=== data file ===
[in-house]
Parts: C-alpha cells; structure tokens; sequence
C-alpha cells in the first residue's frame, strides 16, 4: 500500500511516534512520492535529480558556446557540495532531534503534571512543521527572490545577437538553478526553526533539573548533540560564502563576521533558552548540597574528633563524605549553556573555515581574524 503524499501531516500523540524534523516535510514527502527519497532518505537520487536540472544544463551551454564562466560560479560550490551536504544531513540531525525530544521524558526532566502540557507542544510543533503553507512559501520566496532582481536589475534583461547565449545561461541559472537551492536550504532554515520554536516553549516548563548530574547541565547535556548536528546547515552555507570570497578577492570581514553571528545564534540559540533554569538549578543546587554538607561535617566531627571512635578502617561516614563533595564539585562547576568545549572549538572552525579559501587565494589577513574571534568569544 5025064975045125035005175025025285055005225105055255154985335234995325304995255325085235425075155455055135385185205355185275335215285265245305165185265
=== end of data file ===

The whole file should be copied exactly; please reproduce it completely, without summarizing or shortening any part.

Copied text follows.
[in-house]
Parts: C-alpha cells; structure tokens; sequence
C-alpha cells in the first residue's frame, strides 16, 4: 500500500511516534512520492535529480558556446557540495532531534503534571512543521527572490545577437538553478526553526533539573548533540560564502563576521533558552548540597574528633563524605549553556573555515581574524 503524499501531516500523540524534523516535510514527502527519497532518505537520487536540472544544463551551454564562466560560479560550490551536504544531513540531525525530544521524558526532566502540557507542544510543533503553507512559501520566496532582481536589475534583461547565449545561461541559472537551492536550504532554515520554536516553549516548563548530574547541565547535556548536528546547515552555507570570497578577492570581514553571528545564534540559540533554569538549578543546587554538607561535617566531627571512635578502617561516614563533595564539585562547576568545549572549538572552525579559501587565494589577513574571534568569544 5025064975045125035005175025025285055005225105055255154985335234995325304995255325085235425075155455055135385185205355185275335215285265245305165185265